During a recent shoot, a client was explaining to me how they wanted the final images to look, including what they wanted from both in camera and post production. Whilst the requests were coming through, a part of me was thinking “You have seen my work, that is not really my style”.
Of course, I delivered what was requested and they were happy, however I couldn’t help but feel I was “imitating” being a photographer rather than being the photographer.
I would like to think we are all working towards our own unique artistic style. With the number of photographers out there it is near on impossible to be completely unique, but during our careers we are a constant work in progress, aiming towards having a photographic identity that communicates who we are artistically.
Whilst the above is very “arty farty”. It still stands true. However, it got me thinking…
Do you take photos for your client or yourself?
When working on a personal project you tend to have full creative control on the work you are creating and the outcome. When a client/clients are involved you have to be prepared to work with a different mindset to yours with the objective of working towards a body of work that does not line up with your usual creative way of thinking.
Let me take you on trip down memory lane….
I used to DJ in my younger days. Whenever I would send a demo to a promoter, it would be full of peak time tunes that were perfect for a club full of ravers who would be generating a loud and wild atmosphere. The promoter would like the demo and you would get the gig. But guess what…You’re on first.
For those of you who not quite familiar with club land, let me teach you the basics. If you are the DJ who is starting the night (aka warm up) the club is not busy, those who are in are not at their peak of wildness and those tracks with long break downs and big drops don’t quite match the time of night.
Now as a performer you have a choice. You either play the same tracks on the demo and argue “the promoter knew my style” or you stay true to the code (The DJ code is not that cool) and show your professionalism and versatility to ensure the progress of the night is a good one and the consumer is happy with their overall experience.
“Whilst I am sure you are loving your dose of nostalgia Dan, what the bloody hell has this got to do with photography?”.
The point is, sometimes we must go against our artistic grain. When photography stops being personal, but rather something that is being consumed, there is no point sticking to yourself as in the long run clients will fall away.
I recently did a shoot with a Paediatric Oncologist (that is a doctor who treats children who have been diagnosed with cancer to you and I). He approached me as he needed some images for the hospital website, and of course I was happy to get involved.
So there I was, with suggestions at the many of how we could make him look as professional and warm as possible (with him working in such a sensitive and emotionally challenging setting, I thought it was important to make him look as trusting and emphatic as possible).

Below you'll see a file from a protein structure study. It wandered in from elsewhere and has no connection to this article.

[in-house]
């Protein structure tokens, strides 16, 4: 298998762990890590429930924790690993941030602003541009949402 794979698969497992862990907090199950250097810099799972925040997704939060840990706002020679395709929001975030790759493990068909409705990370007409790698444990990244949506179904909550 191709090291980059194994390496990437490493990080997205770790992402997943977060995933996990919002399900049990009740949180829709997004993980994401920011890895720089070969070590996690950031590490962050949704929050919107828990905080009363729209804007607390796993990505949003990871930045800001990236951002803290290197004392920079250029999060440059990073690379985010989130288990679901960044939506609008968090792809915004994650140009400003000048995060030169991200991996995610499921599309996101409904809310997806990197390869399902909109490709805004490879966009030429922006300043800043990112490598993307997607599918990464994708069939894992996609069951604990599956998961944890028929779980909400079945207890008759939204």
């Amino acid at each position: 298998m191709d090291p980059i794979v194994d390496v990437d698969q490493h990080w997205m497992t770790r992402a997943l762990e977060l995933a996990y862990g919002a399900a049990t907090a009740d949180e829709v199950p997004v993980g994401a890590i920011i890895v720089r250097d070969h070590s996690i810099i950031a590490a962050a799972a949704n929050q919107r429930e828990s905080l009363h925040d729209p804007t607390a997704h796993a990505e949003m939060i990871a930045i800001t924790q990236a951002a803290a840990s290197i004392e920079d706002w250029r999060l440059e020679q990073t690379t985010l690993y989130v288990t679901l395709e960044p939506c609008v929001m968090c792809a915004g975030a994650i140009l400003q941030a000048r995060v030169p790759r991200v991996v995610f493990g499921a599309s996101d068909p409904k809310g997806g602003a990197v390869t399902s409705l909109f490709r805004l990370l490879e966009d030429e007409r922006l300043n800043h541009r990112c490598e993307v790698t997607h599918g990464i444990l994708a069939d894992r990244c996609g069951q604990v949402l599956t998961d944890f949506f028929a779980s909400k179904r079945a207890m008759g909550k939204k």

His response? “I would just like a standard headshot please”.
Okay, so it’s not much of a challenge and creatively we are limited. But this is his shot, it is how he wants to be represented and it is my role to ensure that it is delivered.
As you can see the image is pretty standard. From a quality point of view I am happy with it (although like with anything, it could be better), however it would never be part of a body of work that I would be quick to boast about. The reaction of the client however was fantastic, he loved it, his friends and family loved it, as did his employer.
What I learnt from this is that, just like DJing, my work cannot just be about me, it must go further. Sometimes you have to put what you feel to oneside to ensure your client is fully satisfied. This is extremely important as for many photographers, those straight forward shoots are the bread and butter, and rarely does one make as big an impact through their personal projects, however hard they might try.
Of course this does not mean you should give up on your personal projects and just concentrate on churning out the run of the mill client assignments. You always need to be developing your creative side, if not for credibility and success, at least for the mind.
Control the ego.
We can sometimes let our ego get the better of us - “that is not my style” or “that is not challenging enough for me”. All we are doing in those circumstances is putting limitations on ourselves. I am a firm believer that almost any photography related task makes us better photographers in the long run.
I learnt from that shoot how to be disciplined and not allow my mind to overflow with ideas which I would in turn force on the client. With this in mind, it would be wrong for me to say I didn’t take anything from it
I would encourage you to do the same. If you are turning down jobs because they are not in line with your photographic vision, stop doing so. Take the job, even if it’s one, and see that as a challenge in itself. Push yourself to go against what you believe yourself to be, but rather what someone else wants you to be.
I appreciate we are told to always be ourselves, and there is truth to the importance of that. But I assure you it can be rewarding to be someone who someone wants you to be (in this case through our work) even if you are just putting on act.
Maybe you think I am talking rubbish? Maybe you can relate to what I say? Or maybe you are not even reading this sentence as you got bored after the first paragraph. I would love to know.
Please comment below or message me through social media with your thoughts.
Thanks for readin.
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